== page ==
Gallery 120 on Facebook
Gallery 120 Online

Gallery 120 current show: Grief & Bureaucracy

Grief & Bureaucracy

The following story was first published May 6, 2019, on Inver Hills News.

Artist Spotlight: Janell Hammer

Janell Hammer
Janell Hammer

PSEO student works toward transferring to Hamline as a junior

Janell Hammer, 17, is a junior at Hastings High School in Hastings, Minnesota. Janell is also completing her first semester as a Post-Secondary Enrollment Options (PSEO) student at Inver Hills Community College.

Janell is on track to graduate from high school and Inver Hills in 2020 before transferring to Hamline University as a junior to study graphic design, art education and/or a foreign language, most likely French.

“I would really like to study abroad in France or Belgium,” said Janell, a talented artist studying painting and drawing at Inver Hills. She can see herself making a career teaching art in a French-speaking country. “I love the French language along with French culture, art and music.”

Janell built a connection with Belgium through a painting series she based on the Belgian singer, Loïc Nottet, who finished second in the 2014 season of The Voice Belgique and fourth representing Belgium in the 2015 Eurovision Song Contest, which featured contestants from 39 other countries.

What one word best describes your experience at Inver Hills?


¹ In the sense that I have so much more control over my classes and schedule and everything in between, compared to high school that is.

Janell Hammer Q & A (2019)

What is one thing every painter should know?

If you go into a painting with a positive attitude then you are more likely to be happy with the outcome than if you go into it doubting yourself. Even if you still doubt yourself, then make yourself more optimistic until that becomes the case, fake it til you make it!

What is your favorite artistic medium?

Oils! I love being able to freeze oils between uses and not having to waste or mix new paints every time I want to continue on a painting.

What do you like best about studying art?

I like the change in pace. You are able to take control of what your plan is during the class period and there is less pressure to meet deadlines and fit into a box. Rob especially recognizes that everyone works at their own pace and does not look for completion, but rather for an understanding of concepts.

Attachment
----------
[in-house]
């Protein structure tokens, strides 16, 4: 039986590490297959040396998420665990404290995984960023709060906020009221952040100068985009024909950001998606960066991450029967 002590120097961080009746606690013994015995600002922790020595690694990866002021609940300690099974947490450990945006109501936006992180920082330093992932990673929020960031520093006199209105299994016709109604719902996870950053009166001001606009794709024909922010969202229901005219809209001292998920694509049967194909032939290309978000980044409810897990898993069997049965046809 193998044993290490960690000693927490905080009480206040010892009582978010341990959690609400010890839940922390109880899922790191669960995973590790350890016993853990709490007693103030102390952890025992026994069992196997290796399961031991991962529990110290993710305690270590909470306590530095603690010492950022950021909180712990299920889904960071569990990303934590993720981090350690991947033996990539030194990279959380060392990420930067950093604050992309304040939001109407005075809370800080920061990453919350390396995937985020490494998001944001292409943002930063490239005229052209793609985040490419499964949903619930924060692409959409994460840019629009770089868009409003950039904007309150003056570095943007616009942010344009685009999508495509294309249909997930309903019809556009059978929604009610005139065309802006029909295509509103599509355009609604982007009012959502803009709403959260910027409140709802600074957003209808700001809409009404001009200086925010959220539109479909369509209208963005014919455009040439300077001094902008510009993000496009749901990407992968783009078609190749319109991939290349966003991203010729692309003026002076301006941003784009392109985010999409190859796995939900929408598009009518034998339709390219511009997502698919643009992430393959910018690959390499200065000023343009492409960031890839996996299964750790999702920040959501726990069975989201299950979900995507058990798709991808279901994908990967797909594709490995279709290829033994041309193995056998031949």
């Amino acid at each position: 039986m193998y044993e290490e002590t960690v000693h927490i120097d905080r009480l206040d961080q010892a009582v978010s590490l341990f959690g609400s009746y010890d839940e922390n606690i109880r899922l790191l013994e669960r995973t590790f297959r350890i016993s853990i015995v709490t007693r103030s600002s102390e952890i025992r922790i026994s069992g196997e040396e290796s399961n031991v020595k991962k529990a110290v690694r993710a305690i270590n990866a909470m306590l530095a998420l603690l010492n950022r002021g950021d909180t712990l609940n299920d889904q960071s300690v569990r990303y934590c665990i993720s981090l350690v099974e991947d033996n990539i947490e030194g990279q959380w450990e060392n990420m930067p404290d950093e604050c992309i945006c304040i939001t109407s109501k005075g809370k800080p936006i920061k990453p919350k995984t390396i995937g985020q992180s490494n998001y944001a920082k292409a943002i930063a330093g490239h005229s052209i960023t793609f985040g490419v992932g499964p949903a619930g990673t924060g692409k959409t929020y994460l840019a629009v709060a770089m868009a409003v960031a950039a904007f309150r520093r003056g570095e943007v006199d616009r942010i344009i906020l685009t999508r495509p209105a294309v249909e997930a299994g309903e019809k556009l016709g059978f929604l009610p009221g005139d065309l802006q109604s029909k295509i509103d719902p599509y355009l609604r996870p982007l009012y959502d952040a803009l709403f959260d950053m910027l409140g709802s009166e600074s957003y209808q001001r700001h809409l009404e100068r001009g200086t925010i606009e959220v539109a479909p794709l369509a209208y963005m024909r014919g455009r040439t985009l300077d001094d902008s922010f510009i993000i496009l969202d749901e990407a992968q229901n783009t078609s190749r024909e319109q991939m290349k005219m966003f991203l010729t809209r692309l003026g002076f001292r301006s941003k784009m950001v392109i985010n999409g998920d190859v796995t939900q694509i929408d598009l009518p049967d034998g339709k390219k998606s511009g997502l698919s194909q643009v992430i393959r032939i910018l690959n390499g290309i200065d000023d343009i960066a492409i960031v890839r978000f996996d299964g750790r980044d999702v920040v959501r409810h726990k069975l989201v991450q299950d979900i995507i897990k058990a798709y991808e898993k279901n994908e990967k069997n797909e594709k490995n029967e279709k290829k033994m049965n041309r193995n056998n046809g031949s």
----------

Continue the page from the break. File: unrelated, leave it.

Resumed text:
Three words that describe you as an artist:

What is the most challenging aspect of creating art at the college level?

Probably balancing my own need to make my art look as perfect as possible and wanting to have it as finished as possible for critiques and grading.

What advice would you give students thinking about making art their career path?

I’d say to go for it! It does not hurt to give it a try, especially if you are passionate about your art. If it works out then that is awesome and if it doesn’t and you realize that maybe it was not the path for you, then no biggie! At least you can say you gave it a try. Don’t ever feel obligated to pursue a career in art if you are having doubts, dip your toes in the water and decide as you go.

Out of all the works of art you’ve created, what is your favorite?

That is hard to say—I like each piece for different reasons. Right now though, probably #4 in the Loïc Nottet Series (see below).

Who is your favorite artist?

Chuck Close!

What is your greatest strength as an artist?

Grids! I always go all out when starting a painting and making sure I have a solid base/outline of the piece I am going to make. I know if I spend the extra time to make sure the proportions are correct then it will only make the painting easier down the line.

What is one thing every PSEO student should know?

I guess the biggest thing is don’t feel you can’t take classes you’re unsure about. You should just go for classes that might seem too difficult. Also, more students should know about the opportunities PSEO provides.

Learn more about the A.F.A. in Art at Inver Hills by contacting:

Rob Kolomyski
Art Department Chair
Painting and Drawing Faculty

Tags from the story
, , , , , ,

1 Comment

  • What a wonderful Bio on this young women I’ve seen grow and develop her art skill, from the time she was born. Inver Hills you have a gem! Congratulations Janell!

Leave a Reply

Your email address will not be published. Required fields are marked *